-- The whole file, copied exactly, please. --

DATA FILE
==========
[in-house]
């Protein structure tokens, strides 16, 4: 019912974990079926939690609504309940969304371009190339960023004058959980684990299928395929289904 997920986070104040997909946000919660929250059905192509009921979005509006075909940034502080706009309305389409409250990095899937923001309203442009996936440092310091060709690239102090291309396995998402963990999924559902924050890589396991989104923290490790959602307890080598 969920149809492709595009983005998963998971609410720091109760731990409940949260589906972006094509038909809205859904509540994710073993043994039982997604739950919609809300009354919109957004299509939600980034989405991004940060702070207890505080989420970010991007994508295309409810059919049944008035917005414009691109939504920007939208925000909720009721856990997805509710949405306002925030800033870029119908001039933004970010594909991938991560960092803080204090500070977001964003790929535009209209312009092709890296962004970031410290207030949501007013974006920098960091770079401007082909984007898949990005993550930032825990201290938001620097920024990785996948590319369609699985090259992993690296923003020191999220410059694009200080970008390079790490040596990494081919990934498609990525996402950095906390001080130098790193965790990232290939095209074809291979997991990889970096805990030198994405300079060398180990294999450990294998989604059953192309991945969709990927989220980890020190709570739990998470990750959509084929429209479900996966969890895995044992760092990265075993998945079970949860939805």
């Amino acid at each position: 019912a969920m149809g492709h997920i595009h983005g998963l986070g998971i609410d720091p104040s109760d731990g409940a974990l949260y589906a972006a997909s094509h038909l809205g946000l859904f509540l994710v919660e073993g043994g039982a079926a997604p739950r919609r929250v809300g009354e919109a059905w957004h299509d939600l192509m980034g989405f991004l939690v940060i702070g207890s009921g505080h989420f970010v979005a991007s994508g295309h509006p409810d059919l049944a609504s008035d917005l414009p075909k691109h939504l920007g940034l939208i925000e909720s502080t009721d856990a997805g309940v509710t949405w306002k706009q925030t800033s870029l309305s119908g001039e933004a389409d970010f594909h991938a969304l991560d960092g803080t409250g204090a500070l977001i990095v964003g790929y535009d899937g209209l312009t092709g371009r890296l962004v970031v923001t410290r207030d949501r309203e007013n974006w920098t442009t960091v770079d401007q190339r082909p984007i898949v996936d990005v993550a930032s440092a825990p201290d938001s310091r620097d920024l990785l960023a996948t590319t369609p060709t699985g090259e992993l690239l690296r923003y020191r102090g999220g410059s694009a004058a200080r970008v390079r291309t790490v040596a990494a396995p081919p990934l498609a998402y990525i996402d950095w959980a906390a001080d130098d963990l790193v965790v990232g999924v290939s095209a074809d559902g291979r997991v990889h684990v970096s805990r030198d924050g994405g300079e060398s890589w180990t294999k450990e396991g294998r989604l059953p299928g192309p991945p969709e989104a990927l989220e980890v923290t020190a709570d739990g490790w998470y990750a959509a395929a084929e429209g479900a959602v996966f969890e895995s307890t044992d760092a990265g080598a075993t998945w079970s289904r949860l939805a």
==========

[in-house]
């Protein structure tokens, strides 16, 4: 019912974990079926939690609504309940969304371009190339960023004058959980684990299928395929289904 997920986070104040997909946000919660929250059905192509009921979005509006075909940034502080706009309305389409409250990095899937923001309203442009996936440092310091060709690239102090291309396995998402963990999924559902924050890589396991989104923290490790959602307890080598 969920149809492709595009983005998963998971609410720091109760731990409940949260589906972006094509038909809205859904509540994710073993043994039982997604739950919609809300009354919109957004299509939600980034989405991004940060702070207890505080989420970010991007994508295309409810059919049944008035917005414009691109939504920007939208925000909720009721856990997805509710949405306002925030800033870029119908001039933004970010594909991938991560960092803080204090500070977001964003790929535009209209312009092709890296962004970031410290207030949501007013974006920098960091770079401007082909984007898949990005993550930032825990201290938001620097920024990785996948590319369609699985090259992993690296923003020191999220410059694009200080970008390079790490040596990494081919990934498609990525996402950095906390001080130098790193965790990232290939095209074809291979997991990889970096805990030198994405300079060398180990294999450990294998989604059953192309991945969709990927989220980890020190709570739990998470990750959509084929429209479900996966969890895995044992760092990265075993998945079970949860939805």
């Amino acid at each position: 019912a969920m149809g492709h997920i595009h983005g998963l986070g998971i609410d720091p104040s109760d731990g409940a974990l949260y589906a972006a997909s094509h038909l809205g946000l859904f509540l994710v919660e073993g043994g039982a079926a997604p739950r919609r929250v809300g009354e919109a059905w957004h299509d939600l192509m980034g989405f991004l939690v940060i702070g207890s009921g505080h989420f970010v979005a991007s994508g295309h509006p409810d059919l049944a609504s008035d917005l414009p075909k691109h939504l920007g940034l939208i925000e909720s502080t009721d856990a997805g309940v509710t949405w306002k706009q925030t800033s870029l309305s119908g001039e933004a389409d970010f594909h991938a969304l991560d960092g803080t409250g204090a500070l977001i990095v964003g790929y535009d899937g209209l312009t092709g371009r890296l962004v970031v923001t410290r207030d949501r309203e007013n974006w920098t442009t960091v770079d401007q190339r082909p984007i898949v996936d990005v993550a930032s440092a825990p201290d938001s310091r620097d920024l990785l960023a996948t590319t369609p060709t699985g090259e992993l690239l690296r923003y020191r102090g999220g410059s694009a004058a200080r970008v390079r291309t790490v040596a990494a396995p081919p990934l498609a998402y990525i996402d950095w959980a906390a001080d130098d963990l790193v965790v990232g999924v290939s095209a074809d559902g291979r997991v990889h684990v970096s805990r030198d924050g994405g300079e060398s890589w180990t294999k450990e396991g294998r989604l059953p299928g192309p991945p969709e989104a990927l989220e980890v923290t020190a709570d739990g490790w998470y990750a959509a395929a084929e429209g479900a959602v996966f969890e895995s307890t044992d760092a990265g080598a075993t998945w079970s289904r949860l939805a």